This period has seen a capitulation out of the established macro trend trades associated with the Old Wall St guard, attributing to narrative-shift catalysts aligning dovish, contributing to sea changes in market dynamics.
Notably, systematic trading strategies have influenced a significant portion of the recent market activity.
Market participants must recognize the impact of systematic trading flows. Ignoring these dynamics can be a mistake, especially for top-down fundamental equity strategists who might consider it outside their purview. Understanding and incorporating systematic influences is essential to analyze market movements comprehensively. It's the new guard with one of the most significant market footprints.
In the past month, estimated notional flows out of the CTA trend/managed futures space reflected a one-way buy-to-cover mission. The estimated buy flow exceeded $100 billion in bonds and nearly $40 billion in short-term interest rate swaps (STIRS). This highlights the significant impact of systematic trading strategies on market dynamics.
The recent surge in equity markets, often called the "November squeeze," significantly impacted systematic trading strategies, particularly CTAs (Commodity Trading Advisors). In the past month, CTAs flipped from a bearish stance to being "outright long," with estimated buying totalling nearly $56 billion. This shift in positioning underscores the role of systematic strategies in driving market dynamics, especially in the context of changing macro narratives.
At the same time, the relentless grind lower for realized vol triggered some $46 billion in mechanical equity buying from vol-control cohorts over just the past two weeks,.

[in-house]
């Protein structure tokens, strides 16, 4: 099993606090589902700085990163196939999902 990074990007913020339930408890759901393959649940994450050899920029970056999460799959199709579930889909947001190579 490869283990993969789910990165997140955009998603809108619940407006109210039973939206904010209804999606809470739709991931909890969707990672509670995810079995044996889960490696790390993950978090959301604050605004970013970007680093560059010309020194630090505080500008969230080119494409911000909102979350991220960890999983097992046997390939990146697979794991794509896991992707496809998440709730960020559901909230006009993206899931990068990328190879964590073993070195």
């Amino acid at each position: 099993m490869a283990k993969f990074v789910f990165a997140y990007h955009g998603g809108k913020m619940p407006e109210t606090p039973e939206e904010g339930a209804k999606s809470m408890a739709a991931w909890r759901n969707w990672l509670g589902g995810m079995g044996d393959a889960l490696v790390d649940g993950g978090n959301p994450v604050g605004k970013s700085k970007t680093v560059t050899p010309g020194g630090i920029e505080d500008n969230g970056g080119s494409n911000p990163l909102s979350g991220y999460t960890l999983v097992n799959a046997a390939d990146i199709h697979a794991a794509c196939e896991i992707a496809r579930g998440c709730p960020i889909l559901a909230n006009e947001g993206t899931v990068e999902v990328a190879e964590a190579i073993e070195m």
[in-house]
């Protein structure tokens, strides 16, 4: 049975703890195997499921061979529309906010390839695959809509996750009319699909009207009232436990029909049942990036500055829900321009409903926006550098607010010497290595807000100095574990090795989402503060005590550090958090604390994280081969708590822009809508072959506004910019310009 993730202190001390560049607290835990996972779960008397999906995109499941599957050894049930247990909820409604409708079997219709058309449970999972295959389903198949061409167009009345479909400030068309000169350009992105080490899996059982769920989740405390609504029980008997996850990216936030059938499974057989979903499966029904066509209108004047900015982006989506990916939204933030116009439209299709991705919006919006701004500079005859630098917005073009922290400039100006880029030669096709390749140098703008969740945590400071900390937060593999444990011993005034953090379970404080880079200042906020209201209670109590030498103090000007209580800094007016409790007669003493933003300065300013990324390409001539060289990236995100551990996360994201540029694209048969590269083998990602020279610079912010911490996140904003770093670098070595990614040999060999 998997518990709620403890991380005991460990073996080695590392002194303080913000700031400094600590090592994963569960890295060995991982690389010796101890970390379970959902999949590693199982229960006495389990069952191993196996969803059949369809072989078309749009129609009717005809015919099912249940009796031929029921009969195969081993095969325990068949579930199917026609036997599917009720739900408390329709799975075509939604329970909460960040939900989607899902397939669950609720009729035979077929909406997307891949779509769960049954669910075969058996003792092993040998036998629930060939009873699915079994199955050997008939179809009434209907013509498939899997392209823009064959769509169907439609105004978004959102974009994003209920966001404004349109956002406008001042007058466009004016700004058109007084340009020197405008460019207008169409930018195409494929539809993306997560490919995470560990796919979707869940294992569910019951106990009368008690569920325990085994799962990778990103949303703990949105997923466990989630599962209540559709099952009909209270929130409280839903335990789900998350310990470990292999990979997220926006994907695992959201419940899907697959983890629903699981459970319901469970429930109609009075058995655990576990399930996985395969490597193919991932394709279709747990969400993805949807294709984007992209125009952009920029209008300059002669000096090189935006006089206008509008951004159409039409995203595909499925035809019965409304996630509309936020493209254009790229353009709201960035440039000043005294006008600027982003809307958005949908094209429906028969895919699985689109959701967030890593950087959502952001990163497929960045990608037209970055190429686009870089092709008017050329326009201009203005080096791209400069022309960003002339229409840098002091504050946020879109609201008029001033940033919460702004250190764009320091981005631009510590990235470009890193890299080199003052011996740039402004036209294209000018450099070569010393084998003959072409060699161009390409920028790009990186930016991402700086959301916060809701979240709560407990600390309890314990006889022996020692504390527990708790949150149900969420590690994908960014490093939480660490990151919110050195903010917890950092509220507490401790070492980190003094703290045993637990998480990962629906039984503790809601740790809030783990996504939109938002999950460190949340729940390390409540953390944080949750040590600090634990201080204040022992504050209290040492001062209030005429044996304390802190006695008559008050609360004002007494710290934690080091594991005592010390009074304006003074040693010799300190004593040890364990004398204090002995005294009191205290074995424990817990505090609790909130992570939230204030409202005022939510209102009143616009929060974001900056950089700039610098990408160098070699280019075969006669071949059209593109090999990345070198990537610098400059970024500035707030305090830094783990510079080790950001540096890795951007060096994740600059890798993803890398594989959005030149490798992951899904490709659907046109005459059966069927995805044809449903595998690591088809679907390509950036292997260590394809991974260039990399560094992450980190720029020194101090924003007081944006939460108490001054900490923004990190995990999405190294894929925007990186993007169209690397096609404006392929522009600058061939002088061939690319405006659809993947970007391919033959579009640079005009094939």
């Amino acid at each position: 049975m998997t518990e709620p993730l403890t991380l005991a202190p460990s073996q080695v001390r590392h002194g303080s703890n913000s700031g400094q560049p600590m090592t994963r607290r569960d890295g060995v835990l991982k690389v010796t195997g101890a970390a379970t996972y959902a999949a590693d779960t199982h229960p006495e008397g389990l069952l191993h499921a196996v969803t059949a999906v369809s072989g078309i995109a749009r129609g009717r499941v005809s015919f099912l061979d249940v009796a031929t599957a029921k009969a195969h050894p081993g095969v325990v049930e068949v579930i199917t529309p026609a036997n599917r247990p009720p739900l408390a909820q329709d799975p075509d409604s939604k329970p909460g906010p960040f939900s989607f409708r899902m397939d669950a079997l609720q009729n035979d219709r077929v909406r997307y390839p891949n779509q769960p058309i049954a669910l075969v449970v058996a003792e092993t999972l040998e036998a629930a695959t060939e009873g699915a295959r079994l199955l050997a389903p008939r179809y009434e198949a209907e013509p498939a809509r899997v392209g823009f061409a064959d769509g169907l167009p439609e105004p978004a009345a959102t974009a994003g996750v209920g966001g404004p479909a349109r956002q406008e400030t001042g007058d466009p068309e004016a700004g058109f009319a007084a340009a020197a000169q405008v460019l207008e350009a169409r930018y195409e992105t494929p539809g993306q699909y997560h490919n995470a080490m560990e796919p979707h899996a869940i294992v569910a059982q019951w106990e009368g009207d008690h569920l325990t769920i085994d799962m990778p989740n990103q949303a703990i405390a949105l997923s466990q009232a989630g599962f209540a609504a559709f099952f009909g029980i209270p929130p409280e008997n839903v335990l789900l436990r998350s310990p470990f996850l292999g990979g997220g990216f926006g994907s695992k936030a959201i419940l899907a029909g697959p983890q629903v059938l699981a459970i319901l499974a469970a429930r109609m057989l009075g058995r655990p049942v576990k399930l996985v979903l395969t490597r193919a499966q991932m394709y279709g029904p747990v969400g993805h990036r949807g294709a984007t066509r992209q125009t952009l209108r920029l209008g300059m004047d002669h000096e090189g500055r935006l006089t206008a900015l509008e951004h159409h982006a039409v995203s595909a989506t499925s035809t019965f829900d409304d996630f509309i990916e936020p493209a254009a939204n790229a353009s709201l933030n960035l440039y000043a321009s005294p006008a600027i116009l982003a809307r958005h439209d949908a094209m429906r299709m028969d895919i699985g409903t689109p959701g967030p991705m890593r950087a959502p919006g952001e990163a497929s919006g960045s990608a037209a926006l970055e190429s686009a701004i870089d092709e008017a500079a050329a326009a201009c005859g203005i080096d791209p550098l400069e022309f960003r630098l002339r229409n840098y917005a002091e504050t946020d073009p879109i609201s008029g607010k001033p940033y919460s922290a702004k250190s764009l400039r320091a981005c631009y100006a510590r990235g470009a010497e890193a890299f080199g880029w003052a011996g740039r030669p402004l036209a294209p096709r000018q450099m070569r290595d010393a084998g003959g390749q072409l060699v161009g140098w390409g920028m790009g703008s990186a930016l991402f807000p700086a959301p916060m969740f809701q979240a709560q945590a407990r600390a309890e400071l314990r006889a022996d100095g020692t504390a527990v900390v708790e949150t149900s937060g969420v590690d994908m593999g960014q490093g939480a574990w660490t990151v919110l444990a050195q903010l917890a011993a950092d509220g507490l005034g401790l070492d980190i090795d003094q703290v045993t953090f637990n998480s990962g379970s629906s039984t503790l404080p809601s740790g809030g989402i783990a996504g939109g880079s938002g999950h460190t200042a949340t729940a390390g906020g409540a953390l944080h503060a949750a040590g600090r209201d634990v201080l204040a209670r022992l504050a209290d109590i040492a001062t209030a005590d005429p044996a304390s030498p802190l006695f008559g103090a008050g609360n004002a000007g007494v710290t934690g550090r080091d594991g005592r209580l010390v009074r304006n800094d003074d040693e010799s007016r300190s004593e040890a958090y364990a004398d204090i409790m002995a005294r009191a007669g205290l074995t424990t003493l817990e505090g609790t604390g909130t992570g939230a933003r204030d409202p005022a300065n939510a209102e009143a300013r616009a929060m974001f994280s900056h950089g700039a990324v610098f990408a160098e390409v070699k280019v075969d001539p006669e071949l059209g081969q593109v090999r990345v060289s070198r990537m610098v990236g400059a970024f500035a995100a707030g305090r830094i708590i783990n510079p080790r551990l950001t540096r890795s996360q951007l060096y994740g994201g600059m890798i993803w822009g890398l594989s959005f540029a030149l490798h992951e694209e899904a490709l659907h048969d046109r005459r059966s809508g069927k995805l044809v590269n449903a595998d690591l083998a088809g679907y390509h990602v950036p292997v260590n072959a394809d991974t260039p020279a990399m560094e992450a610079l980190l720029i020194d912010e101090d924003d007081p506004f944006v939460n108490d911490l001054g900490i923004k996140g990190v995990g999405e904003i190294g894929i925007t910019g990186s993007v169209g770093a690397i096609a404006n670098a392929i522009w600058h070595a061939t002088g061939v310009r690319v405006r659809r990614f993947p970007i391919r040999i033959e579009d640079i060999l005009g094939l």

Estimating systematic flows indeed comes with some uncertainty, and there are challenges in precisely quantifying the impact of such flows on markets. However, for several reasons, dismissing the importance of understanding these flows in favour of a purely fundamental narrative could be problematic.
The challenges with relying solely on a traditional fundamental narrative are twofold. First, some equity strategists may have a narrow view of what constitutes the "big-picture fundamental narrative," potentially overlooking crucial factors beyond earnings and macroeconomic predictions.
There's more to it than plugging in an estimate for index-level aggregate EPS and filling in all the other blanks with the economics team's year-ahead macro predictions (which will all be wrong) and a 10-year yield forecast (which will be wrong, too).
Second, the risk of getting caught woefully offside seems to grow as time passes. Late last month, for example, a couple of big-name bears on the research side cited a humdrum list of familiar talking points in suggesting a Santa rally was unlikely.
Gold is taking another flyer driven by the prospect of Fed interest rate cuts in 2024, driving the US dollar weaker. Also, uncertainties persist amid geopolitical risks such as Russia/ Ukraine tensions, Middle East dynamics, the upcoming US Presidential election, and the negative economic effects of prolonged higher interest rates. So, markets remain bullish into 2024 as EM central banks are expected to continue diversifying into gold as a hedge against a possible weaker US dollar and possible de-dollarization trends gaining traction next year.
Oil markets are getting crushed as speculators anticipate wider cracks to appear in OPEC compliance and doubt the voluntary cuts will be enough to stem concerns about oversupply.
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Opinions are the authors — not necessarily SPI Asset Management its officers or directors. Leveraged trading is high risk and not suitable for all. Losses can exceed investments.